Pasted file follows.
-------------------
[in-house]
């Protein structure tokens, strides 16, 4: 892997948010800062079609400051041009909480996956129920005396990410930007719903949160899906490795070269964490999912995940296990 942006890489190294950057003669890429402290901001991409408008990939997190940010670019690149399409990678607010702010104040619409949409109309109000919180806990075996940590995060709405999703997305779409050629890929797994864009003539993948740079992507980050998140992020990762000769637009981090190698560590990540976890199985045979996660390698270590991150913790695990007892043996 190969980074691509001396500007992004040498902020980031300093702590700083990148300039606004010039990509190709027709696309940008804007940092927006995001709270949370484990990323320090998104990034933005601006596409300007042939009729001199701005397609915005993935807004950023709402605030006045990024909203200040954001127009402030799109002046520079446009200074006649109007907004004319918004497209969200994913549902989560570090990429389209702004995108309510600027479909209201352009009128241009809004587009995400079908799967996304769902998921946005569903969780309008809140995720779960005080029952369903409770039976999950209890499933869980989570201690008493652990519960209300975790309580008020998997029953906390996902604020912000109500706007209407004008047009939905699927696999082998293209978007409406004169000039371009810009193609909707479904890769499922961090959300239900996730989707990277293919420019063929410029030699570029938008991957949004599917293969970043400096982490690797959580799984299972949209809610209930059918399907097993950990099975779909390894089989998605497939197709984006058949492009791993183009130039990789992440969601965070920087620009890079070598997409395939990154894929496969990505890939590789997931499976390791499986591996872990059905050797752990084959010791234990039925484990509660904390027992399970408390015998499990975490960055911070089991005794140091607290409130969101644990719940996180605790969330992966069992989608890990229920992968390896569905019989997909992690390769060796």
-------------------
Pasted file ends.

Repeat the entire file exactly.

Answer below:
[in-house]
């Protein structure tokens, strides 16, 4: 892997948010800062079609400051041009909480996956129920005396990410930007719903949160899906490795070269964490999912995940296990 942006890489190294950057003669890429402290901001991409408008990939997190940010670019690149399409990678607010702010104040619409949409109309109000919180806990075996940590995060709405999703997305779409050629890929797994864009003539993948740079992507980050998140992020990762000769637009981090190698560590990540976890199985045979996660390698270590991150913790695990007892043996 190969980074691509001396500007992004040498902020980031300093702590700083990148300039606004010039990509190709027709696309940008804007940092927006995001709270949370484990990323320090998104990034933005601006596409300007042939009729001199701005397609915005993935807004950023709402605030006045990024909203200040954001127009402030799109002046520079446009200074006649109007907004004319918004497209969200994913549902989560570090990429389209702004995108309510600027479909209201352009009128241009809004587009995400079908799967996304769902998921946005569903969780309008809140995720779960005080029952369903409770039976999950209890499933869980989570201690008493652990519960209300975790309580008020998997029953906390996902604020912000109500706007209407004008047009939905699927696999082998293209978007409406004169000039371009810009193609909707479904890769499922961090959300239900996730989707990277293919420019063929410029030699570029938008991957949004599917293969970043400096982490690797959580799984299972949209809610209930059918399907097993950990099975779909390894089989998605497939197709984006058949492009791993183009130039990789992440969601965070920087620009890079070598997409395939990154894929496969990505890939590789997931499976390791499986591996872990059905050797752990084959010791234990039925484990509660904390027992399970408390015998499990975490960055911070089991005794140091607290409130969101644990719940996180605790969330992966069992989608890990229920992968390896569905019989997909992690390769060796």